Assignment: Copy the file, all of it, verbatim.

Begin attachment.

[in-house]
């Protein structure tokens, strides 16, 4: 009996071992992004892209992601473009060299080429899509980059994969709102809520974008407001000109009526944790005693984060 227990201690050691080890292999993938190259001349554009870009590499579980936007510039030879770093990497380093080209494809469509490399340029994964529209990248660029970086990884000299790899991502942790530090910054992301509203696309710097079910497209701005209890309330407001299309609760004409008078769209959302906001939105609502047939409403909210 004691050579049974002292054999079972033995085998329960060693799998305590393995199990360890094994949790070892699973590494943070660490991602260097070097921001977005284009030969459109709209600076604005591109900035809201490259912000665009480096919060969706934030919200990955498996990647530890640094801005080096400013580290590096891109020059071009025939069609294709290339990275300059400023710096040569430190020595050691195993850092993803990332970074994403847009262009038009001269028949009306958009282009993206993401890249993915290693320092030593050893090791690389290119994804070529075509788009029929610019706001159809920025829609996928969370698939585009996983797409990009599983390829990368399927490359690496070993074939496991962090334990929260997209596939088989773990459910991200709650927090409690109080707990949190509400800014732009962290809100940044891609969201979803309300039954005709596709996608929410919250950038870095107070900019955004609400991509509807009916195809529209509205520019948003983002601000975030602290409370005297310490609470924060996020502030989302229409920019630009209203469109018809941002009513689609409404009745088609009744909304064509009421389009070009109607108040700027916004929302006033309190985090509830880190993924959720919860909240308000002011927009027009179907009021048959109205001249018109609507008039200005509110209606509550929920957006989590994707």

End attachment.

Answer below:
[in-house]
């Protein structure tokens, strides 16, 4: 009996071992992004892209992601473009060299080429899509980059994969709102809520974008407001000109009526944790005693984060 227990201690050691080890292999993938190259001349554009870009590499579980936007510039030879770093990497380093080209494809469509490399340029994964529209990248660029970086990884000299790899991502942790530090910054992301509203696309710097079910497209701005209890309330407001299309609760004409008078769209959302906001939105609502047939409403909210 004691050579049974002292054999079972033995085998329960060693799998305590393995199990360890094994949790070892699973590494943070660490991602260097070097921001977005284009030969459109709209600076604005591109900035809201490259912000665009480096919060969706934030919200990955498996990647530890640094801005080096400013580290590096891109020059071009025939069609294709290339990275300059400023710096040569430190020595050691195993850092993803990332970074994403847009262009038009001269028949009306958009282009993206993401890249993915290693320092030593050893090791690389290119994804070529075509788009029929610019706001159809920025829609996928969370698939585009996983797409990009599983390829990368399927490359690496070993074939496991962090334990929260997209596939088989773990459910991200709650927090409690109080707990949190509400800014732009962290809100940044891609969201979803309300039954005709596709996608929410919250950038870095107070900019955004609400991509509807009916195809529209509205520019948003983002601000975030602290409370005297310490609470924060996020502030989302229409920019630009209203469109018809941002009513689609409404009745088609009744909304064509009421389009070009109607108040700027916004929302006033309190985090509830880190993924959720919860909240308000002011927009027009179907009021048959109205001249018109609507008039200005509110209606509550929920957006989590994707």